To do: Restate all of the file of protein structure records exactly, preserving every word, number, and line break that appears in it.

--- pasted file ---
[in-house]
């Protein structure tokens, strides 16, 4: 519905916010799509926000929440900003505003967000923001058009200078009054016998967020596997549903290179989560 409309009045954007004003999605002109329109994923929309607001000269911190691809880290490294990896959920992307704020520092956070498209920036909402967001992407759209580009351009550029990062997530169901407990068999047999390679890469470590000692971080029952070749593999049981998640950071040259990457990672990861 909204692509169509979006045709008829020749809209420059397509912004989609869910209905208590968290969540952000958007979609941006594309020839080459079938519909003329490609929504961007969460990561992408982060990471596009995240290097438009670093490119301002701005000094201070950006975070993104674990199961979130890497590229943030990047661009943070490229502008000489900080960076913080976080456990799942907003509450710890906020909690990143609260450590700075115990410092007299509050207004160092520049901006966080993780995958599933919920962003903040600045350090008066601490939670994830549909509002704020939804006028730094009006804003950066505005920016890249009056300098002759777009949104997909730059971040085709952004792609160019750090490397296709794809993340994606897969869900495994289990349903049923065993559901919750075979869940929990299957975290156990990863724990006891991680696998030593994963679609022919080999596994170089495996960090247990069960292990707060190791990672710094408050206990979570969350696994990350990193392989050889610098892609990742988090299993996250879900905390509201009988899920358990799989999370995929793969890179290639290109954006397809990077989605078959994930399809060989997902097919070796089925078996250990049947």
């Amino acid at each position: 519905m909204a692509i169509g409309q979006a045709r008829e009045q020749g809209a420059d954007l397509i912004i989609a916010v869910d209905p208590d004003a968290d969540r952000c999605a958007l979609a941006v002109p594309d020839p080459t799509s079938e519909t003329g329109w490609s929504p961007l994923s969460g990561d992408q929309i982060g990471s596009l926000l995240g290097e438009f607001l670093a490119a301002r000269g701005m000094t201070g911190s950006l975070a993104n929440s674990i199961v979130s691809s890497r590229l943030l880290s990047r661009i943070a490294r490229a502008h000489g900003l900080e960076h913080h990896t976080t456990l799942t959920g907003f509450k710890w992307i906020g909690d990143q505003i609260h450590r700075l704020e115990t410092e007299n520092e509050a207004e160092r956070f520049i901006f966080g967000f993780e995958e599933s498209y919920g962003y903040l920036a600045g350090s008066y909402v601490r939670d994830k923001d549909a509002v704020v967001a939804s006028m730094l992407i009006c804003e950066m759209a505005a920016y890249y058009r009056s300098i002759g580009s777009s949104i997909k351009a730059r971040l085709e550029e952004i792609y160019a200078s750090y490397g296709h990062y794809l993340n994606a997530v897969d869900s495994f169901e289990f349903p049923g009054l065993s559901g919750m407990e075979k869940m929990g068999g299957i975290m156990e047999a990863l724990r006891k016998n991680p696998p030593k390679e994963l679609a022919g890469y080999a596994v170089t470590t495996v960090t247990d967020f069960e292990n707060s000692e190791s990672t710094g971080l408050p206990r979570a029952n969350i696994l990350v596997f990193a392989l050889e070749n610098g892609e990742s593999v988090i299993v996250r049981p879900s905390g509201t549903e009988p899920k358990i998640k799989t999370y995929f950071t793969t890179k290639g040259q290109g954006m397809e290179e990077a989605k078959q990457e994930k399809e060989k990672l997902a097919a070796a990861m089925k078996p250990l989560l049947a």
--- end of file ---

[in-house]
């Protein structure tokens, strides 16, 4: 519905916010799509926000929440900003505003967000923001058009200078009054016998967020596997549903290179989560 409309009045954007004003999605002109329109994923929309607001000269911190691809880290490294990896959920992307704020520092956070498209920036909402967001992407759209580009351009550029990062997530169901407990068999047999390679890469470590000692971080029952070749593999049981998640950071040259990457990672990861 909204692509169509979006045709008829020749809209420059397509912004989609869910209905208590968290969540952000958007979609941006594309020839080459079938519909003329490609929504961007969460990561992408982060990471596009995240290097438009670093490119301002701005000094201070950006975070993104674990199961979130890497590229943030990047661009943070490229502008000489900080960076913080976080456990799942907003509450710890906020909690990143609260450590700075115990410092007299509050207004160092520049901006966080993780995958599933919920962003903040600045350090008066601490939670994830549909509002704020939804006028730094009006804003950066505005920016890249009056300098002759777009949104997909730059971040085709952004792609160019750090490397296709794809993340994606897969869900495994289990349903049923065993559901919750075979869940929990299957975290156990990863724990006891991680696998030593994963679609022919080999596994170089495996960090247990069960292990707060190791990672710094408050206990979570969350696994990350990193392989050889610098892609990742988090299993996250879900905390509201009988899920358990799989999370995929793969890179290639290109954006397809990077989605078959994930399809060989997902097919070796089925078996250990049947």
């Amino acid at each position: 519905m909204a692509i169509g409309q979006a045709r008829e009045q020749g809209a420059d954007l397509i912004i989609a916010v869910d209905p208590d004003a968290d969540r952000c999605a958007l979609a941006v002109p594309d020839p080459t799509s079938e519909t003329g329109w490609s929504p961007l994923s969460g990561d992408q929309i982060g990471s596009l926000l995240g290097e438009f607001l670093a490119a301002r000269g701005m000094t201070g911190s950006l975070a993104n929440s674990i199961v979130s691809s890497r590229l943030l880290s990047r661009i943070a490294r490229a502008h000489g900003l900080e960076h913080h990896t976080t456990l799942t959920g907003f509450k710890w992307i906020g909690d990143q505003i609260h450590r700075l704020e115990t410092e007299n520092e509050a207004e160092r956070f520049i901006f966080g967000f993780e995958e599933s498209y919920g962003y903040l920036a600045g350090s008066y909402v601490r939670d994830k923001d549909a509002v704020v967001a939804s006028m730094l992407i009006c804003e950066m759209a505005a920016y890249y058009r009056s300098i002759g580009s777009s949104i997909k351009a730059r971040l085709e550029e952004i792609y160019a200078s750090y490397g296709h990062y794809l993340n994606a997530v897969d869900s495994f169901e289990f349903p049923g009054l065993s559901g919750m407990e075979k869940m929990g068999g299957i975290m156990e047999a990863l724990r006891k016998n991680p696998p030593k390679e994963l679609a022919g890469y080999a596994v170089t470590t495996v960090t247990d967020f069960e292990n707060s000692e190791s990672t710094g971080l408050p206990r979570a029952n969350i696994l990350v596997f990193a392989l050889e070749n610098g892609e990742s593999v988090i299993v996250r049981p879900s905390g509201t549903e009988p899920k358990i998640k799989t999370y995929f950071t793969t890179k290639g040259q290109g954006m397809e290179e990077a989605k078959q990457e994930k399809e060989k990672l997902a097919a070796a990861m089925k078996p250990l989560l049947a």